The great new commercials from Volkswagen illustrate this very clearly with statements like “Before, we couldn’t take in the sweet sounds of nature.” And this is where I begin to think Volkswagen might have a chance to not go bankrupt in this rapidly accelerating transition to electric vehicles. All-in is the only option now. Not all legacy automakers truly embrace this yet. Get ready for myriad mergers and bankruptcies the rest of this decade. The sudden growth in public awareness of electrification is actually surprising to me.

Remember when the iPhone shocked the world with its sleek design and novel user interface? How long did it take for the “oh no, I could never get used to a touchscreen” bickering to marginalize? One year? Two years? It’s been 14 years and now youngsters simply do not understand what they are looking at if you show them a cell phone with buttons. It’s a game of courting the consumer now, and for Tesla too. Even though Tesla has the majority of the market and probably will have forever, it has to maintain the image of the best possible future. Oddly enough, Tesla Energy could end up being so huge that the vehicle manufacturing division ends up being a niche business. Heck, the solving-vision-AI software suite alone could marginalize all revenue from any hardware Tesla produces, except perhaps batteries.

In any case, cars like the VW ID series will sell in huge numbers and Volkswagen will most likely be production constrained for some time all the while they fight lower margins and an enormous pile of stranded manufacturing assets from the ICE-age. I hope they make it, along with the many others, not ruling out the Chinese newcomers. We need the diversity. I am the happy owner of a Model 3, but the thought of only Tesla robotaxis everywhere would be kind of boring.

Not selling my old Volvo for sure, just in case an all electric future gets boring.

Ok, so to recap: One in four new cars in Denmark can now be charged. For the first time since the arrival of Tesla Model 3 in Denmark two years ago, Tesla is not the largest electric car brand in the country. Sure, the numbers may change in any direction going forward. Model 3 has had a short decline in deliveries earlier in the year due to tax changes, but when Giga Berlin comes online, Tesla is bound to overwhelm with the Model Y. However, the ID.4 was only just launched in March and sales are surging, so you never know.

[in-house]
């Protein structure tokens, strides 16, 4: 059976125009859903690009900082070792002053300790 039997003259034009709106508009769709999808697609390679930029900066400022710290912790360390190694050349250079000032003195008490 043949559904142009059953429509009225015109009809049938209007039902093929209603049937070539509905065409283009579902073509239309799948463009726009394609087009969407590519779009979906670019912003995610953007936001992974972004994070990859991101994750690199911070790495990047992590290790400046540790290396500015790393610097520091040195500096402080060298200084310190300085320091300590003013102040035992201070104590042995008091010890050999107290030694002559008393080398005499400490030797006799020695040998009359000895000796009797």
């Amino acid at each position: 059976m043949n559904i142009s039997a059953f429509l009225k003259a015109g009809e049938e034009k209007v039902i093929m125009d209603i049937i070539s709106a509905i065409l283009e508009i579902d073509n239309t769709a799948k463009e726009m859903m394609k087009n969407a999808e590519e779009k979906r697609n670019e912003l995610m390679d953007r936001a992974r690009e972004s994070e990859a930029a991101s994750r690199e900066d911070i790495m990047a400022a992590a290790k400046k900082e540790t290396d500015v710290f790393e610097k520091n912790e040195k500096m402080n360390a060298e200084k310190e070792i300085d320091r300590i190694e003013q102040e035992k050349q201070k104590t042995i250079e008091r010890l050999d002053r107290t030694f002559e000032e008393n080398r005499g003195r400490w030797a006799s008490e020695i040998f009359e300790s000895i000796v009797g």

Below are some totals. Despite the rise of electric cars, it is still fossil fueled cars that dominate sales. According to the association of Danish Car Importers Q1 of 2021 ended with 43,898 new passenger cars sold, which is 10% less than in 2020.

Top 3 internal combustion engine vehicles:

  1. Peugeot 208: 1,624
  2. Nissan Qashqai: 1,531
  3. Ford Kuga: 1,478

Top 3 plug-in hybrids:

  1. Ford Kuga: 1,434
  2. Peugeot 3008: 629
  3. Volvo XC40: 414

Top 10 pure electric vehicles:

  1. Tesla Model 3: 573
  2. Volkswagen ID.4: 451
  3. Volkswagen ID.3: 257
  4. Kia e-Niro: 210
  5. Renault Zoe: 169
  6. Hyundai Kona: 156
  7. Seat Mii: 152
  8. Fiat 500: 104
  9. Nissan Leaf: 103
  10. Audi e-tron: 99

If you choose to buy a Tesla, feel free to use my referral link to get lots of free miles:

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Written By

Jesper had his perspective on the world expanded vastly after having attended primary school in rural Africa in the early 1980s. And while educated a computer programmer and laboratory technician, working with computers and lab-robots at the institute of forensic medicine in Aarhus, Denmark, he never forgets what life is like having nothing. Thus it became obvious for him that technological advancement is necessary for the prosperity of all humankind, sharing this one vessel we call planet earth. However, technology has to be smart, clean, sustainable, widely accessible, and democratic in order to change the world for the better. Writing about clean energy, electric transportation, energy poverty, and related issues, he gets the message through to anyone who wants to know better. Jesper is founder of and a long-term investor in Tesla, Ørsted, and Vestas.